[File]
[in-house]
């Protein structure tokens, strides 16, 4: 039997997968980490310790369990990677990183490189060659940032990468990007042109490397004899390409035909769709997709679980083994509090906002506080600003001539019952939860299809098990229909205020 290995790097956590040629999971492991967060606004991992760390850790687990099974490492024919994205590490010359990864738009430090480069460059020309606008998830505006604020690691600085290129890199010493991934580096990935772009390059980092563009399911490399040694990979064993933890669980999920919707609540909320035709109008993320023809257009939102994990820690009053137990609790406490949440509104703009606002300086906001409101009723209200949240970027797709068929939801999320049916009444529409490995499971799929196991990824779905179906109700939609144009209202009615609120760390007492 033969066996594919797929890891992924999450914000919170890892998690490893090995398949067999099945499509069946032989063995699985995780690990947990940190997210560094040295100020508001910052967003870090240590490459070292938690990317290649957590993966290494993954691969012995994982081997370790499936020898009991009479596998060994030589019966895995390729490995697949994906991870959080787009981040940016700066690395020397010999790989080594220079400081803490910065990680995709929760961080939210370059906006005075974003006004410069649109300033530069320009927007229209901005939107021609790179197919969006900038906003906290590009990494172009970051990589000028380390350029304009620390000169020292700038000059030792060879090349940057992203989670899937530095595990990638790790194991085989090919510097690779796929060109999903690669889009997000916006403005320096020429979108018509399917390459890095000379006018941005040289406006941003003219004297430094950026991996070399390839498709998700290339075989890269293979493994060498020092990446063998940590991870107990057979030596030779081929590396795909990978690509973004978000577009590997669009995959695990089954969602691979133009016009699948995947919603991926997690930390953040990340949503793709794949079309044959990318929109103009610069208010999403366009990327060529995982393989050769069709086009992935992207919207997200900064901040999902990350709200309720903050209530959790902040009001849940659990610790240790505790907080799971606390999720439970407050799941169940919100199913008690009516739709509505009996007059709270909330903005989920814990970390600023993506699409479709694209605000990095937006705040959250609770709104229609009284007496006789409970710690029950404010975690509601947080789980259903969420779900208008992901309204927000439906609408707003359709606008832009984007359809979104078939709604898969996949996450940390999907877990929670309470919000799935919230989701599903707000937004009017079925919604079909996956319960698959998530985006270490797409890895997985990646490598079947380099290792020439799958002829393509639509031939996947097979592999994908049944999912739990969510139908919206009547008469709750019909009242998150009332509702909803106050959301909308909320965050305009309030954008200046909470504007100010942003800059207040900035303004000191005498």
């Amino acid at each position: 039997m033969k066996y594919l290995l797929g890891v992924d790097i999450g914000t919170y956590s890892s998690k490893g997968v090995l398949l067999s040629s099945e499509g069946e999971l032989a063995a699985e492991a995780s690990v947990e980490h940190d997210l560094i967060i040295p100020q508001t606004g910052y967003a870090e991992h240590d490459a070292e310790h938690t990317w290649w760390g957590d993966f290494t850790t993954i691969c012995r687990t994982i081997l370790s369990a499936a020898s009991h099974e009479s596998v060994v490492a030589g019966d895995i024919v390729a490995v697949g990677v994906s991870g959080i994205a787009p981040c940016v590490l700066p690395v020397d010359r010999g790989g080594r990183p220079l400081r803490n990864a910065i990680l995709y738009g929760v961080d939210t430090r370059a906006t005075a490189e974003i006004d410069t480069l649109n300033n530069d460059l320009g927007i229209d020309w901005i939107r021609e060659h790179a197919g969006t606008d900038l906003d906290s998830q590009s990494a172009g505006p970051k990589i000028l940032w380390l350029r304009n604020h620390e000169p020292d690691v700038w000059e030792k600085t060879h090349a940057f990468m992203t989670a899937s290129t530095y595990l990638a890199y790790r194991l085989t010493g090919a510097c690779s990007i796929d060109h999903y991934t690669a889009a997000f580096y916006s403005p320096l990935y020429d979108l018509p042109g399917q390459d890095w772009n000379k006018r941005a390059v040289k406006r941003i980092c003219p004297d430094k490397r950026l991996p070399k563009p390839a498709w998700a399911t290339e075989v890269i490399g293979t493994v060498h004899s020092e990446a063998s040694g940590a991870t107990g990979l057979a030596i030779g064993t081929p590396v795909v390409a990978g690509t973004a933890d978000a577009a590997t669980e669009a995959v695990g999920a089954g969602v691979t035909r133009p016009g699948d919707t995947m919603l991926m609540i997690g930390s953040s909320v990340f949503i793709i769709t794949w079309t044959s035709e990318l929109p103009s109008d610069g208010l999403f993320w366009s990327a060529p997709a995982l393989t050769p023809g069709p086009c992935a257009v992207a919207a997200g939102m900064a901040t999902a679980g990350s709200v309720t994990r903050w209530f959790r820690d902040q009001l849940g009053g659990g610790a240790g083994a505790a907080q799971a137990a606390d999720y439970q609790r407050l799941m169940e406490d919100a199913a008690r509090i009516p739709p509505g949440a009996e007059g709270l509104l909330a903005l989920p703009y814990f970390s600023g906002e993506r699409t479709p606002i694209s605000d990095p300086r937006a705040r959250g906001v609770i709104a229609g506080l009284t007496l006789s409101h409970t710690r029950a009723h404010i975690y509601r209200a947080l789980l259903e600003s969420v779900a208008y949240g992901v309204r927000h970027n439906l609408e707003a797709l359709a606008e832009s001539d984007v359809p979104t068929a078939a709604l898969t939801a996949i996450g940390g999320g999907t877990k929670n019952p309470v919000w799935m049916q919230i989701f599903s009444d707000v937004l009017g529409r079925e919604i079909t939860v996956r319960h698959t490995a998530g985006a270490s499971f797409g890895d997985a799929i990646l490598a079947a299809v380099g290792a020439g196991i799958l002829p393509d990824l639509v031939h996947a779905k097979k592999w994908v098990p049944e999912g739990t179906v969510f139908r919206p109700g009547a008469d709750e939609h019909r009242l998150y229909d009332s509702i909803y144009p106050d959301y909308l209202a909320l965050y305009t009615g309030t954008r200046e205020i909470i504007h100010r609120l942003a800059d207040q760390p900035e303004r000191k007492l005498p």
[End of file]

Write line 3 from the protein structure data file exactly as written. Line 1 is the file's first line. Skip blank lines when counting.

């Amino acid at each position: 039997m033969k066996y594919l290995l797929g890891v992924d790097i999450g914000t919170y956590s890892s998690k490893g997968v090995l398949l067999s040629s099945e499509g069946e999971l032989a063995a699985e492991a995780s690990v947990e980490h940190d997210l560094i967060i040295p100020q508001t606004g910052y967003a870090e991992h240590d490459a070292e310790h938690t990317w290649w760390g957590d993966f290494t850790t993954i691969c012995r687990t994982i081997l370790s369990a499936a020898s009991h099974e009479s596998v060994v490492a030589g019966d895995i024919v390729a490995v697949g990677v994906s991870g959080i994205a787009p981040c940016v590490l700066p690395v020397d010359r010999g790989g080594r990183p220079l400081r803490n990864a910065i990680l995709y738009g929760v961080d939210t430090r370059a906006t005075a490189e974003i006004d410069t480069l649109n300033n530069d460059l320009g927007i229209d020309w901005i939107r021609e060659h790179a197919g969006t606008d900038l906003d906290s998830q590009s990494a172009g505006p970051k990589i000028l940032w380390l350029r304009n604020h620390e000169p020292d690691v700038w000059e030792k600085t060879h090349a940057f990468m992203t989670a899937s290129t530095y595990l990638a890199y790790r194991l085989t010493g090919a510097c690779s990007i796929d060109h999903y991934t690669a889009a997000f580096y916006s403005p320096l990935y020429d979108l018509p042109g399917q390459d890095w772009n000379k006018r941005a390059v040289k406006r941003i980092c003219p004297d430094k490397r950026l991996p070399k563009p390839a498709w998700a399911t290339e075989v890269i490399g293979t493994v060498h004899s020092e990446a063998s040694g940590a991870t107990g990979l057979a030596i030779g064993t081929p590396v795909v390409a990978g690509t973004a933890d978000a577009a590997t669980e669009a995959v695990g999920a089954g969602v691979t035909r133009p016009g699948d919707t995947m919603l991926m609540i997690g930390s953040s909320v990340f949503i793709i769709t794949w079309t044959s035709e990318l929109p103009s109008d610069g208010l999403f993320w366009s990327a060529p997709a995982l393989t050769p023809g069709p086009c992935a257009v992207a919207a997200g939102m900064a901040t999902a679980g990350s709200v309720t994990r903050w209530f959790r820690d902040q009001l849940g009053g659990g610790a240790g083994a505790a907080q799971a137990a606390d999720y439970q609790r407050l799941m169940e406490d919100a199913a008690r509090i009516p739709p509505g949440a009996e007059g709270l509104l909330a903005l989920p703009y814990f970390s600023g906002e993506r699409t479709p606002i694209s605000d990095p300086r937006a705040r959250g906001v609770i709104a229609g506080l009284t007496l006789s409101h409970t710690r029950a009723h404010i975690y509601r209200a947080l789980l259903e600003s969420v779900a208008y949240g992901v309204r927000h970027n439906l609408e707003a797709l359709a606008e832009s001539d984007v359809p979104t068929a078939a709604l898969t939801a996949i996450g940390g999320g999907t877990k929670n019952p309470v919000w799935m049916q919230i989701f599903s009444d707000v937004l009017g529409r079925e919604i079909t939860v996956r319960h698959t490995a998530g985006a270490s499971f797409g890895d997985a799929i990646l490598a079947a299809v380099g290792a020439g196991i799958l002829p393509d990824l639509v031939h996947a779905k097979k592999w994908v098990p049944e999912g739990t179906v969510f139908r919206p109700g009547a008469d709750e939609h019909r009242l998150y229909d009332s509702i909803y144009p106050d959301y909308l209202a909320l965050y305009t009615g309030t954008r200046e205020i909470i504007h100010r609120l942003a800059d207040q760390p900035e303004r000191k007492l005498p």